MOUNTLAKE TERRACE, WASH. — Last April, I tried again to enter my Palestinian homeland in the West Bank from Amman, Jordan, but was denied access by the Israeli army. As I waited, brokenhearted, for the beat-up bus to take me back to the Jordanian border, I spotted the remains of a Palestinian flag that once wavered on the side of a building. It was torn to shreds, yet still stirred in the Jericho breeze. Above it, flew a large, brand-new Israeli flag.
Somehow, after the signing of the Oslo Accords in 1993, the Palestinian flag lost its meaning for me. The Israeli army finally allowed us to display our flag in any form, but I never did because the four colors, no longer standing for what I adored, had faded. And many of the rights for which we fought, such as the removal of illegal Israeli settlements and the freedom of movement from town to town, were still missing.
As a first-grader at the Nusseirat Refugee Camp Elementary School for Boys, one of my early lessons was how to draw a Palestinian flag. It's easy to make as long as you have the right crayons: green, white, red, and black. But our challenge was much more than simply remembering which color went where. It was not being caught carrying our crayon-drawn flags on the way back to school, or during frequent Israeli army raids.
The Israeli army was not ambiguous about the consequences of carrying a flag, or anything that held those four colors in a way that resembled a flag. High school students were beaten, fined, and detained; middle- and elementary-school students were beaten, dragged to Israeli military camps, (across the street from our school) and released only once their families paid a heavy fine.
Despite the clarity of the unspoken laws, we did it anyway. The Palestinian flag always managed to stir strong emotions in me and my peers. The courage of lifting it and the cruelty it provoked could bring on a storm of tears. To us, the symbolism behind the colors of the flag went something like this: Green is for the land of Palestine, white is for the peacetime before we became refugees, red is for our blood spilled trying to liberate our land, and black is for our life under occupation.
My father and stepmother, whom I haven't seen in eight years, still live in the same old house in the central Gaza Strip, right beside the graveyard in the Nusseirat refugee camp. Across the way stands an old UN-constructed water tank with a tall ladder that leads to the top.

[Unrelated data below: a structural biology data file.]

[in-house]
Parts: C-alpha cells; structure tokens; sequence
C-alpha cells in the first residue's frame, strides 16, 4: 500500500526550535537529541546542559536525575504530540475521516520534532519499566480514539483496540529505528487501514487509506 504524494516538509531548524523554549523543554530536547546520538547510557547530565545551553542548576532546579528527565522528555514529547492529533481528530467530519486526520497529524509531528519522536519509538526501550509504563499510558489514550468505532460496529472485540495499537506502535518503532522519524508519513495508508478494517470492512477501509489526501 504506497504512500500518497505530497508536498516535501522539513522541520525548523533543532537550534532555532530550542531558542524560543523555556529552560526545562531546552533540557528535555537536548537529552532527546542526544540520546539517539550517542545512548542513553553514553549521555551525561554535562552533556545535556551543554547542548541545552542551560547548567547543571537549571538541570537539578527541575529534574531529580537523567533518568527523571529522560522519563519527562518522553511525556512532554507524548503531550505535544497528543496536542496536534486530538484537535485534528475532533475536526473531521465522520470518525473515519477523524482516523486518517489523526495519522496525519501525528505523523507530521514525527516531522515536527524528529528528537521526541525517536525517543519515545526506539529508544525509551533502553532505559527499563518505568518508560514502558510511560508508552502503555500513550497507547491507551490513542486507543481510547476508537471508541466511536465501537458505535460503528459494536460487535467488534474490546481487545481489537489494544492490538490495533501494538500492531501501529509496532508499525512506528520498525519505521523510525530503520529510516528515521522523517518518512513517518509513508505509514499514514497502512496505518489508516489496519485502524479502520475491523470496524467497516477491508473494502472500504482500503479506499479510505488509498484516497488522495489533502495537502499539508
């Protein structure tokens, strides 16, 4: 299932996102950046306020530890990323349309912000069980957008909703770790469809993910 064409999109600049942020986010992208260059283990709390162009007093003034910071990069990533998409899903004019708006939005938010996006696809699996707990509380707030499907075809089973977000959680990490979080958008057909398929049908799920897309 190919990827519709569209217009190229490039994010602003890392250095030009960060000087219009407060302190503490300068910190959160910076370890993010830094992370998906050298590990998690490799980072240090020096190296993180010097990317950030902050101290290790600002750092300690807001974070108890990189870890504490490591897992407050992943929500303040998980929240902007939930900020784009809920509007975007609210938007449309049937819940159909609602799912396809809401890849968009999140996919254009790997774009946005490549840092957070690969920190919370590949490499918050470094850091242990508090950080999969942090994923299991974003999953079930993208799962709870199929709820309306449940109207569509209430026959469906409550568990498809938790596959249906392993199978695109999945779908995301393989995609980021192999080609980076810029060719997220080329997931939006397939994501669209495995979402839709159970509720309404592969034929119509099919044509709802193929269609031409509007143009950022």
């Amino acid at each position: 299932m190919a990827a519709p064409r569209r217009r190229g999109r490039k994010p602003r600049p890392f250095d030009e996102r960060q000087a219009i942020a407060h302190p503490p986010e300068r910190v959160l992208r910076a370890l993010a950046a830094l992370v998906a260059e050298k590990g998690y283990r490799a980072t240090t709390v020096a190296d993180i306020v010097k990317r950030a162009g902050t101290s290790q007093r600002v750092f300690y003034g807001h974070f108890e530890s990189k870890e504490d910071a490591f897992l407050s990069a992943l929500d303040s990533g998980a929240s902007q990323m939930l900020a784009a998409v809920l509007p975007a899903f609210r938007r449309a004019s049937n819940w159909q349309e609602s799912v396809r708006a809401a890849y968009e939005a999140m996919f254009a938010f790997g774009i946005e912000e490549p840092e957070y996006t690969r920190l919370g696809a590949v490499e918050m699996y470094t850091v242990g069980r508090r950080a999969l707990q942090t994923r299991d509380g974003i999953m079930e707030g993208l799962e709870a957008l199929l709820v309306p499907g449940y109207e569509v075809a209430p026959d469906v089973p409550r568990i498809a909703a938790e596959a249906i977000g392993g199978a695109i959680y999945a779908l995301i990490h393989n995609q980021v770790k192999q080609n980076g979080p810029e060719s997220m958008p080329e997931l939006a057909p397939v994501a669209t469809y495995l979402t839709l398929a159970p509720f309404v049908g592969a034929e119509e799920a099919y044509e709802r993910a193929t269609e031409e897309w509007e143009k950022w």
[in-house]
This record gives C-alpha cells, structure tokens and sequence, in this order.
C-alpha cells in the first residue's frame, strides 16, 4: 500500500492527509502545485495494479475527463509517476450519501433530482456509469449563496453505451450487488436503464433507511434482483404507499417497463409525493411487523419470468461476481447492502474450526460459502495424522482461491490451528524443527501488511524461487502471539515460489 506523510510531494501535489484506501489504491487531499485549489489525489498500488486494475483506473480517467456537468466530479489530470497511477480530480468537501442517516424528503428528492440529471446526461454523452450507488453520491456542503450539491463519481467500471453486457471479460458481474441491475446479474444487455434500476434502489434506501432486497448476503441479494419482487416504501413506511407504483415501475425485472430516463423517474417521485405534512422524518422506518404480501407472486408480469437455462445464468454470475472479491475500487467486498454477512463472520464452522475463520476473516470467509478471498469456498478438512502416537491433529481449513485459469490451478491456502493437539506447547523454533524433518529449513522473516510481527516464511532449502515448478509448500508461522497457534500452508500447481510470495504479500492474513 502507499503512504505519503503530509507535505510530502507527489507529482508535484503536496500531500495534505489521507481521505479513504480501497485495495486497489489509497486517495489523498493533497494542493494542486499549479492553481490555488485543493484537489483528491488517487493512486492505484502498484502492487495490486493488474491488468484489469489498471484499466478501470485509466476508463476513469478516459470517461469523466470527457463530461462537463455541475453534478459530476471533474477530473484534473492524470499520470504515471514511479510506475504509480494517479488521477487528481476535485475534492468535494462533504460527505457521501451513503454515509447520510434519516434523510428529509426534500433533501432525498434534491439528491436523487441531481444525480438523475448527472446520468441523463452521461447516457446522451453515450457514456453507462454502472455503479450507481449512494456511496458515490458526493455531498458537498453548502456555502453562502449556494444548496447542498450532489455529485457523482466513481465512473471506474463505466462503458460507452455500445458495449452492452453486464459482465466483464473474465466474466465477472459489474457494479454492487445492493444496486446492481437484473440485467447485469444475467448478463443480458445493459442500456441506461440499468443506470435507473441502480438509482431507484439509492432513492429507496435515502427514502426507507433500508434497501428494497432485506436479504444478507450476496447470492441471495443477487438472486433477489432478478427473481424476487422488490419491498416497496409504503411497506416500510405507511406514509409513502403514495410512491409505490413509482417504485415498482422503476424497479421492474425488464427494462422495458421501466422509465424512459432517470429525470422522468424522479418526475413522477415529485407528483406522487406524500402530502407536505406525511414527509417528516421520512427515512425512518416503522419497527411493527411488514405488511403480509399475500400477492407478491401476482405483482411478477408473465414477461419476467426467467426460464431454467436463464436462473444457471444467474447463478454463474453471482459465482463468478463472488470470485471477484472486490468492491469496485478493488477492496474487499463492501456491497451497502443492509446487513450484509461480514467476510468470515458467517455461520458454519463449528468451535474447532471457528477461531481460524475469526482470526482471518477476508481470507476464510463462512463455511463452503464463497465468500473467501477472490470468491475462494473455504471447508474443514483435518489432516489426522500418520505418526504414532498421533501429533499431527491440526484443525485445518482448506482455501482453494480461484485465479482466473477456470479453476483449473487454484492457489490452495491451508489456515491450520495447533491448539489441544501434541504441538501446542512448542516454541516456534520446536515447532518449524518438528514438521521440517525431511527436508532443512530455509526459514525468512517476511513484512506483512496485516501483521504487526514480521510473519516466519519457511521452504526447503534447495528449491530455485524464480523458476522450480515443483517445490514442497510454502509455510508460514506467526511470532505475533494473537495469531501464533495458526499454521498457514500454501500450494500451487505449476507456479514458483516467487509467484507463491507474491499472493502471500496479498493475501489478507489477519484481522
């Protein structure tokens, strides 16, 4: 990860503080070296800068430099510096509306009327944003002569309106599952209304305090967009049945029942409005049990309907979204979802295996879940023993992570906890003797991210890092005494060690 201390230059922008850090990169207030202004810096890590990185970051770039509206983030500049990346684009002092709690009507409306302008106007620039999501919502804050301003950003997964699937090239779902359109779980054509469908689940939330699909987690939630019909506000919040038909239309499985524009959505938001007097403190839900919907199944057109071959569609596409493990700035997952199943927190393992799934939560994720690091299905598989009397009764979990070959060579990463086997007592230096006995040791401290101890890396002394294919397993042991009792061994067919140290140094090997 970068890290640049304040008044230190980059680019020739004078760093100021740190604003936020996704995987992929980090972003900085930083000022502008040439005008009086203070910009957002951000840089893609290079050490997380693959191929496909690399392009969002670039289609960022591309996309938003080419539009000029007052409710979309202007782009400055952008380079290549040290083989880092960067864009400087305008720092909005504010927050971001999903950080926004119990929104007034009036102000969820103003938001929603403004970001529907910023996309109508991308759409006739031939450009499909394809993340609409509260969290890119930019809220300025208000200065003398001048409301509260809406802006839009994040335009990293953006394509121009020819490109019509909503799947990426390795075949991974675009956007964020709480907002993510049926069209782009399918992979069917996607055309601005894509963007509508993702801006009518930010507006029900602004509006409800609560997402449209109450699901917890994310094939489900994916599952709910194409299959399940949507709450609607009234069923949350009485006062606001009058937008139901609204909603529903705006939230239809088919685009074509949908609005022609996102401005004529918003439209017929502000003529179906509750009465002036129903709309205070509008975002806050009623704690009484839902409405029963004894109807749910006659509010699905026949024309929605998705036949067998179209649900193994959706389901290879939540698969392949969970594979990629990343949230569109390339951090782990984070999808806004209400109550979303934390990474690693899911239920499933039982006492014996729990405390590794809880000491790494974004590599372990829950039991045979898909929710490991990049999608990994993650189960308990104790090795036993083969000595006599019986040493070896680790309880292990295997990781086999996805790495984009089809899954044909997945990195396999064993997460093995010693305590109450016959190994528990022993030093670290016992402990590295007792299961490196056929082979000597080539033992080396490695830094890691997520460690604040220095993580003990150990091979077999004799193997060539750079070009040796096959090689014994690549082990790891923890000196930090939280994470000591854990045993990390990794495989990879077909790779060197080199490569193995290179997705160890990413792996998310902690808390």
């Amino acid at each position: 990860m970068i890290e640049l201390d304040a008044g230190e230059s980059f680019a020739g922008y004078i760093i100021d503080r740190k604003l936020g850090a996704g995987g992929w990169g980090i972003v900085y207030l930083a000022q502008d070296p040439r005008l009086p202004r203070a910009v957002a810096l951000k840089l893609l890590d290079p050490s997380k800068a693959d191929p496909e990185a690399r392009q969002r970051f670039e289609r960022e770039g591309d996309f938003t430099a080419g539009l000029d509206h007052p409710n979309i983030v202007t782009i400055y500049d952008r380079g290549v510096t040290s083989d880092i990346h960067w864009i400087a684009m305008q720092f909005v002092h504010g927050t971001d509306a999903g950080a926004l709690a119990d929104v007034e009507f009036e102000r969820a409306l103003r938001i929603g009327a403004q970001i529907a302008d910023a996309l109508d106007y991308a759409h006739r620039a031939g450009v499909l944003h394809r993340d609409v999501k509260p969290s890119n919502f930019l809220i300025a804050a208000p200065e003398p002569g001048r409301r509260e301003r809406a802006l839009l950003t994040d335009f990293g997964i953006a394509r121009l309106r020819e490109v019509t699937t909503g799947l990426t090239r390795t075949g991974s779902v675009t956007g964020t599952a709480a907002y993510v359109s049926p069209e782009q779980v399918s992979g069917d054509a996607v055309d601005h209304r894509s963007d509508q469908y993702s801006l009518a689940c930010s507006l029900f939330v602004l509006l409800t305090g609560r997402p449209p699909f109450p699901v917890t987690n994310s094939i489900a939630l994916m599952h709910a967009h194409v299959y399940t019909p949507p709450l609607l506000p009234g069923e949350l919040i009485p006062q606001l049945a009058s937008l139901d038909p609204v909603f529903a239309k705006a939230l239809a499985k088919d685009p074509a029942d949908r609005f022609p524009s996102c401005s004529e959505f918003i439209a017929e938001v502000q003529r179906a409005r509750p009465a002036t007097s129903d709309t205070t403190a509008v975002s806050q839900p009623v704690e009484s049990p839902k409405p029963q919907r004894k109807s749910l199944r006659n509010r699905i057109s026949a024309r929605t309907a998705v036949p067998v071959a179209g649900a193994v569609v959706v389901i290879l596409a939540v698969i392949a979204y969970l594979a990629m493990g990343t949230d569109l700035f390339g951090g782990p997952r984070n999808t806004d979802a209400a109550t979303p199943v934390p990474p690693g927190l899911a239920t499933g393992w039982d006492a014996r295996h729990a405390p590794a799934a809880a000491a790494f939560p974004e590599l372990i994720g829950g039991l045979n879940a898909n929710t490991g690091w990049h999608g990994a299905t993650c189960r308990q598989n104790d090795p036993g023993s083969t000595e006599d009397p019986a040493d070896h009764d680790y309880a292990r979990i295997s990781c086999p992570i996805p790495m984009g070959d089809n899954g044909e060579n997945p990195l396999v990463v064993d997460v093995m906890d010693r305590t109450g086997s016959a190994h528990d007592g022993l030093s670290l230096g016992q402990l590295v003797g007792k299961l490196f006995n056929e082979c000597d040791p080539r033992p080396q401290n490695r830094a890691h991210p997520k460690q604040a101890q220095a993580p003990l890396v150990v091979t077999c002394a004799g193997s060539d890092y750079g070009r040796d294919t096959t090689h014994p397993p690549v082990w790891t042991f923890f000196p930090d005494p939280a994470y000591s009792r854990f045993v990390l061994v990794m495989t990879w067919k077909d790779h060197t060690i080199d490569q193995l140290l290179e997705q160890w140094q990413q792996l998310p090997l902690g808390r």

Sometimes, courageous souls would come, under the cover of night, to plant a Palestinian flag high up on the water tank. The mission was dangerous, and not just because the rusty ladder was unstable. Some youths were shot at while climbing the ladder to reach the top.
When I left the Jordanian border that day last spring, I began to remember the generations of children who had risked their safety and even their lives to carry their flag. And I felt the colors slowly come back to life.
Thousands of miles away from my homeland, I watched Israeli forces attacking President Arafat's headquarters in Ramallah on TV two weeks ago, declaring victory by raising the flag of Israel where the flag of Palestine once flew.
I rushed to my office closet, checked every box, and opened every drawer until I located a carefully folded flag. I took it out, and pinned it to my wall. Despite the wrinkles, it was breathtaking.
My three-year-old daughter, Zarefah, stormed the office, as she always does.
"Daddy, what's this?"
"It's the flag of Palestine."
"It's so beautiful. Can I draw it, Daddy?"
It was then that I realized that the flag of Palestine was more than a flag. It's part of us, no matter how far away we are from home.
Ramzy Baroud is a Palestinian journalist and the editor of www. palestinechronicle.com.